A Real-Life Christmas Story from Katrina
My family had great Christmases up until I was six years old. We’d have Christmas trees coated in fake snow, and my mother would paint Christmas scenes on all the windows. It was my favorite time of year. On Christmas morning we’d open our presents, and then my brothers and I would go outside to compare toys with the neighbors.
After my sixth birthday, my parents became pretty serious drug addicts, and we barely had money for food, let alone Christmas presents. On the Christmas of my seventh year, I remember waking to no Christmas presents, and I thought that maybe Santa didn’t bring me something because I misbehaved. The next year, I made a concerted effort to be the perfect daughter. I took baths when I was told. I did all my homework. I ate my collard greens. I didn’t stay up late watching the Million Dollar Movie.
When Christmas came, I was certain that Santa would remember to leave me a present. Unfortunately, I woke up to nothing. I sat in front of our cold bare fireplace and cried. My mother came out and asked me what was wrong. “Santa didn’t leave me anything!” I sobbed. “I was good all year! I made sure! What did I do wrong?” My mother hugged me and said, “You are a good daughter. The best. The reason you have nothing is because there is no Santa, and I didn’t have the money to buy you presents.”
I spent the rest of Christmas day and many Christmas days following looking out the window watching all the neighbor kids play with their new presents. I was too ashamed to go outside with nothing.
When I was ten years old, my parents had my little brother, Victor. Victor was a very loud, exuberant, and happy child. We were in the poorest of circumstances, and he didn’t seem to care. Victor was just happy to have family. When Victor was four almost five, he became consciously aware of Santa Claus and Christmas, and he knew exactly what he wanted from Santa, a Transformer. A Transformer was a toy that could be a car one minute and with a few adjustments turn into a super hero robot. Victor had spoke of nothing for weeks except of how he wanted this Transformer.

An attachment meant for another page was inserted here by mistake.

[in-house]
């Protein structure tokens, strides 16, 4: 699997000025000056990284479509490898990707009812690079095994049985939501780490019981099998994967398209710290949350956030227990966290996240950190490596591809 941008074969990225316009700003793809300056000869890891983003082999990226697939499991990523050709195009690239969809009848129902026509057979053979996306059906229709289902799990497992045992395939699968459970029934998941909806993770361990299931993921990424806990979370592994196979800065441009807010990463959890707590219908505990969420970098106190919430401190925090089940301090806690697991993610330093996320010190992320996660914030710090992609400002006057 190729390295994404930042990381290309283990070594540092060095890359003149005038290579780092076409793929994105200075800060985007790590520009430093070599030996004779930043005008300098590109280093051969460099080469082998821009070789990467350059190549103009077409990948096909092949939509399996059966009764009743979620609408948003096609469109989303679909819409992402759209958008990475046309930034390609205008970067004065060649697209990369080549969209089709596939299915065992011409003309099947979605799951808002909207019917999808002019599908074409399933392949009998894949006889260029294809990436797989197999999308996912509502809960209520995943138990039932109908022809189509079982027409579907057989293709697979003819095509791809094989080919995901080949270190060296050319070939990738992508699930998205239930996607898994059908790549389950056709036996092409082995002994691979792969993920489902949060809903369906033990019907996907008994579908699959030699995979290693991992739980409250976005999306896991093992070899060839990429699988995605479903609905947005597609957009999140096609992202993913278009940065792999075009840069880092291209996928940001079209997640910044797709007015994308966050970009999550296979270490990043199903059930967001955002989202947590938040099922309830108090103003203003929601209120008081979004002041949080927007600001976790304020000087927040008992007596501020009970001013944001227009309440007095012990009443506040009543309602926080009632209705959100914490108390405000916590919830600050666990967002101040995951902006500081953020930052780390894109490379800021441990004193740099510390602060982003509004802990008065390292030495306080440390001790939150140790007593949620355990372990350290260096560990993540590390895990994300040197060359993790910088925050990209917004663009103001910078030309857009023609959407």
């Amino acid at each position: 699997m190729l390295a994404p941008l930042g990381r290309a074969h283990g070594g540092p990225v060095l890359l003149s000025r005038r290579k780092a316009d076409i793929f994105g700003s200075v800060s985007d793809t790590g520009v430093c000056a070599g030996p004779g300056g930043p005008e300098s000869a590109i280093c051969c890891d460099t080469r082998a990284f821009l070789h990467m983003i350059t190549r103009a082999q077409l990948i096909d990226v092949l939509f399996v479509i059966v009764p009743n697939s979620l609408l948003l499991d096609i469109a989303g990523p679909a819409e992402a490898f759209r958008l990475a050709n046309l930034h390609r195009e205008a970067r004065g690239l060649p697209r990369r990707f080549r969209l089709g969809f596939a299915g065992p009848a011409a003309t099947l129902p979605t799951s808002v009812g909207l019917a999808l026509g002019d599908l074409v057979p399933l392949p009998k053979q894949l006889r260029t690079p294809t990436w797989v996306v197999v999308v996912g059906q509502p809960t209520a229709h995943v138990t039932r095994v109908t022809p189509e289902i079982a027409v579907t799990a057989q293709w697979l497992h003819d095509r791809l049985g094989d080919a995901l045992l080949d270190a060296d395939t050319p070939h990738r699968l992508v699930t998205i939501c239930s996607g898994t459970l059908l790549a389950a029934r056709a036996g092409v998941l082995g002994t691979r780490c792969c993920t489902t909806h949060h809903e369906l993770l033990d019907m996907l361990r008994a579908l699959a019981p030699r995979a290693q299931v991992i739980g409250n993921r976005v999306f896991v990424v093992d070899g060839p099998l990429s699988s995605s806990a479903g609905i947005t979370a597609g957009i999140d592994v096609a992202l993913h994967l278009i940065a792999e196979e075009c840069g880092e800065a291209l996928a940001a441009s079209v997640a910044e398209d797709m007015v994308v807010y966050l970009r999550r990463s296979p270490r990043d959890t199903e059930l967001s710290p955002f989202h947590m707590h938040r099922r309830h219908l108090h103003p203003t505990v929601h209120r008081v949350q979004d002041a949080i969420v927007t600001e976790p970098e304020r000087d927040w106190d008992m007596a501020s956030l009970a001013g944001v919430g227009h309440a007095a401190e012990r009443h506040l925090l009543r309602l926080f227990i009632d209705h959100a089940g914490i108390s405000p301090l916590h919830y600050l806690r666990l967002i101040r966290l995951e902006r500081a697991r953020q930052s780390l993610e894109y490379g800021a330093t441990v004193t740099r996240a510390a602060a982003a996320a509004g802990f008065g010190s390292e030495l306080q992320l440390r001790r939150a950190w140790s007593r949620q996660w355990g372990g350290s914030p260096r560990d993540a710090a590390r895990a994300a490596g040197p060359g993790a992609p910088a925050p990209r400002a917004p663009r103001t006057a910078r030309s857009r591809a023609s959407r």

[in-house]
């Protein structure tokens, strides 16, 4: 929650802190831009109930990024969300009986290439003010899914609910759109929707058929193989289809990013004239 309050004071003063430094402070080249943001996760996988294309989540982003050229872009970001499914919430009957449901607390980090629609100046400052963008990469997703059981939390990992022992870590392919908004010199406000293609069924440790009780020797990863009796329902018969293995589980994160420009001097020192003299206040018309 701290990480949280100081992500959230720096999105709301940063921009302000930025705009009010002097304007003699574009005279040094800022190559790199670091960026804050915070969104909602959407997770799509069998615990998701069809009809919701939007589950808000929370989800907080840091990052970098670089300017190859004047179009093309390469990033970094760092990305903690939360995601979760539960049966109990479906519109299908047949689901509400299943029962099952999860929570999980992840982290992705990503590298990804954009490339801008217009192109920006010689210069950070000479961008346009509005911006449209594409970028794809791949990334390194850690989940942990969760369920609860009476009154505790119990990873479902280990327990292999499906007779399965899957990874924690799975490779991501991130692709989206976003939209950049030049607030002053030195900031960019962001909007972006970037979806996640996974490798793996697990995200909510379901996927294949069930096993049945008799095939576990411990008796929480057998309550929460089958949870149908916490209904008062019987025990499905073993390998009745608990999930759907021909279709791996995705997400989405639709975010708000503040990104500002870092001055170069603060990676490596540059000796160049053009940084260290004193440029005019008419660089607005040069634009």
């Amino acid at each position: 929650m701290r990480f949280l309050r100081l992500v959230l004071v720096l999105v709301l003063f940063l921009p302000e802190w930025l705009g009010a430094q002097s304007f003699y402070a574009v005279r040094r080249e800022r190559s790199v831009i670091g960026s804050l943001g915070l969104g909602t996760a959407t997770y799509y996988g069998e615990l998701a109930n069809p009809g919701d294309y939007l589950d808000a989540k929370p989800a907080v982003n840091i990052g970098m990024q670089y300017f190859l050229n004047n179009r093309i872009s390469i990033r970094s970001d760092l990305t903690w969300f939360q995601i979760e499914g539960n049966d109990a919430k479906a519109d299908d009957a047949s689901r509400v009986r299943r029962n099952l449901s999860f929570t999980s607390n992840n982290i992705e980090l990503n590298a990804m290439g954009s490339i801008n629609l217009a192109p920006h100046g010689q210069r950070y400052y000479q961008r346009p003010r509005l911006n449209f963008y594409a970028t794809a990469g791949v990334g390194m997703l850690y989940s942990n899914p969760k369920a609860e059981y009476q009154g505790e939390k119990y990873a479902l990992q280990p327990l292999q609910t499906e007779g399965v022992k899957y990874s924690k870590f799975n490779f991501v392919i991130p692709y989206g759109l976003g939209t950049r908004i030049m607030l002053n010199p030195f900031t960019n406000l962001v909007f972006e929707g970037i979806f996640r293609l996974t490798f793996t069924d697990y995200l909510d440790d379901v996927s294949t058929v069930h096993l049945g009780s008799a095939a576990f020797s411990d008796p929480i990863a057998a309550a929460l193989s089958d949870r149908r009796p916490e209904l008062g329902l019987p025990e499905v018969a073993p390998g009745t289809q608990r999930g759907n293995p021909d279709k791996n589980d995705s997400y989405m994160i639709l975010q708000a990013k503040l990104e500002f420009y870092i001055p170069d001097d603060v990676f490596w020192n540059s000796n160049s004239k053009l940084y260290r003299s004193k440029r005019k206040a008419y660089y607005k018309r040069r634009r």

Then Christmas Eve came, and Victor was just as excited as I remember being at his age. He was jumping around and yakking at everyone about how he was going to have a Transformer when he woke the next day. He was starting to get on my father’s nerves. My father at the time was trying to relax by watching t.v. and smoking a joint. He pretty much snapped at Victor and told him Santa wasn’t going to bring him anything if he didn’t go to bed. Victor then took off to bed, and I watched my dad continue his high with a line of heroin. It was obvious to me that my father had no plan of getting Victor his Transformer, and my mother didn’t seem to have any plan either.
I thought to myself, “There’s no way I’m going to let him wake up to nothing.” I searched the house for whatever change I could find, but it didn’t amount to much. Then the idea came to me that I could make a Transformer out of things in the house. I found several blocks of wood, springs, and screws. I also found an old brown throw rug in the garage. With the wood and springs, I fashioned together a wooden doll that folded into a makeshift car, and then opened up into a robot. I then made a teddy bear out of the old throw rug. Considering I had neither sewing nor crafts skills, I have to say that they were the ugliest objects ever. I do have to say the wooden robot had a cute sort of ugly about it because the springs made its body parts bob every which way.
I then went out into our back yard where we had a giant pine tree. I cut branches off the tree and fashioned a goofy little Christmas tree, and I decorated with buttons and bobbles I found around the house. I also strung popcorn and hung that on the tree. When Victor woke up, he saw the tree and the presents. I was so nervous that he wouldn’t like the Transformer, but when he opened it up, he a look on his face was as if he were looking at the real thing. He loved it. He carried that wooden robot and ugly teddy bear everywhere he went. He called the robot his Transformer.
There are many things I could choose to remember about my past Christmases because there have been more bad than good, but that Christmas with Victor is the one Christmas that I feel was the only true Christmas of my life. That Christmas with Victor taught me that it didn’t matter what you gave a person for Christmas just as long as you give with your whole heart. That was the only Christmas I ever truly did.